are you hardly working for the gospel?
"Bear your share of the hardship which the gospel entails." —2 Timothy 1:8
As a baptized child of God, you have a share in the blessings of the gospel (1 Cor 9:23; Eph 1:3). Likewise, you also have a share in the hardship the gospel of Christ requires (2 Tm 1:8).
Jesus in His mercy brings His disciples hope in the midst of hardships. In today's Gospel reading, Jesus takes three disciples up a mountain and allows them to experience His transfigured brilliance and glory (Mt 17:1ff). St. Peter understood this earthly dynamic between glory and suffering. He told us that the spiritual high of Jesus' Transfiguration was a light "shining in a dark place" for all of us who bear gospel hardships (2 Pt 1:16-19). Peter also understood them as a normal part of the gospel. He tells us: "Christ suffered in the flesh; therefore arm yourselves with His same mentality" (1 Pt 4:1).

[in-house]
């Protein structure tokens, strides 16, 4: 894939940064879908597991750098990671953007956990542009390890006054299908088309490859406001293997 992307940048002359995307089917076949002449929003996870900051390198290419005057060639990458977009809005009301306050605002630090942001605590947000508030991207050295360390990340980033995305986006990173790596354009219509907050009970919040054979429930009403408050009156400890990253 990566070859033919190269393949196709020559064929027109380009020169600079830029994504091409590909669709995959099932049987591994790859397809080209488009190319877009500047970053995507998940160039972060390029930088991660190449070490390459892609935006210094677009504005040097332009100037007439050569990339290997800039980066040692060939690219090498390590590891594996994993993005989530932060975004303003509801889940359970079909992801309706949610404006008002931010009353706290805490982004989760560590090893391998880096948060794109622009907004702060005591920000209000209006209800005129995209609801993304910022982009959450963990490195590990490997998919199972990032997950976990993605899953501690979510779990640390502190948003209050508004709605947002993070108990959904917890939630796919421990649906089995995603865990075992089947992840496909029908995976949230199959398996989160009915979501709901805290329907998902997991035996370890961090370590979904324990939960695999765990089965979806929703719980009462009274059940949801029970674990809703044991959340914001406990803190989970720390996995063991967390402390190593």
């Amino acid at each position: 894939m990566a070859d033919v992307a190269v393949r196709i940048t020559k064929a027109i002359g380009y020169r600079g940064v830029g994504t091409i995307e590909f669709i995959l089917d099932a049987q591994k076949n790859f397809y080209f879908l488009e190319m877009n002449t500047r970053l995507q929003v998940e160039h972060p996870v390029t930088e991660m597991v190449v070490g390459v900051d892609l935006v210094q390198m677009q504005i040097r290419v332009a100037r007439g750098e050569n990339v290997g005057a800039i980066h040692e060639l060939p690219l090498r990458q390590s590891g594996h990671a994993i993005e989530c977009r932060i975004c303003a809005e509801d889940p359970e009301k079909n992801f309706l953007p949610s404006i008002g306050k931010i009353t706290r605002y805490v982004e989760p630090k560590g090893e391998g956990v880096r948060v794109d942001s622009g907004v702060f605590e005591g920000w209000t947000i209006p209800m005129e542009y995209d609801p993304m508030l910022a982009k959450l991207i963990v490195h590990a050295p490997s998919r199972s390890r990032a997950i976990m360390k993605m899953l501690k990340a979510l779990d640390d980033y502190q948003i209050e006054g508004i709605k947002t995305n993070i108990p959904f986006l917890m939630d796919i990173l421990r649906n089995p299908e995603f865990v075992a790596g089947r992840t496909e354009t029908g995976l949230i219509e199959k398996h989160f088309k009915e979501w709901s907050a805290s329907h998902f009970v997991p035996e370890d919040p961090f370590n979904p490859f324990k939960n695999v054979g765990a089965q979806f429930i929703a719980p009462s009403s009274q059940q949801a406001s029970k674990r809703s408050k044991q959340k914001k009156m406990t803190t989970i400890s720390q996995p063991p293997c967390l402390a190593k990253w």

Our hardships are few compared to those of our ancestors in faith. Abram moved hundreds of miles at age seventy-five (Gn 12:1ff). Mary, the mother of Jesus, suffered many sorrows. Countless disciples have been martyred for the gospel. Most of us have not even endured one of the hardships mentioned in a partial list of St. Paul's sufferings for the gospel (2 Cor 11:23-33). "The present burden of our trial is light enough" (2 Cor 4:17), and the Lord gives us daily strength (2 Tm 1:8) and periodic glimpses of His glory so we can persevere (e.g. Mt 17:2).
"Take courage...says the Lord, and work" for the spread of the gospel (Hg 2:4). "With the strength which comes from God bear your share of the hardship which the gospel entails" (2 Tm 1:8).
Prayer: Father, use my life in service of the gospel (Rm 15:16).
Promise: "God has saved us and has called us to a holy life." —2 Tm 1:9
Praise: Praise Jesus, Who suffered the ultimate rejection and pain for love of us.
Reference: (This teaching was submitted by a member of our editorial team.)
Rescript: †Reverend Joseph R. Binzer, Vicar General of the Archdiocese of Cincinnati, July27, 2010
The Nihil Obstat ("Permission to Publish") is a declaration that a book or pamphlet is considered to be free of doctrinal or moral error. It is not implied that those who have granted the Nihil Obstat agree with the contents, opinions, or statements expressed.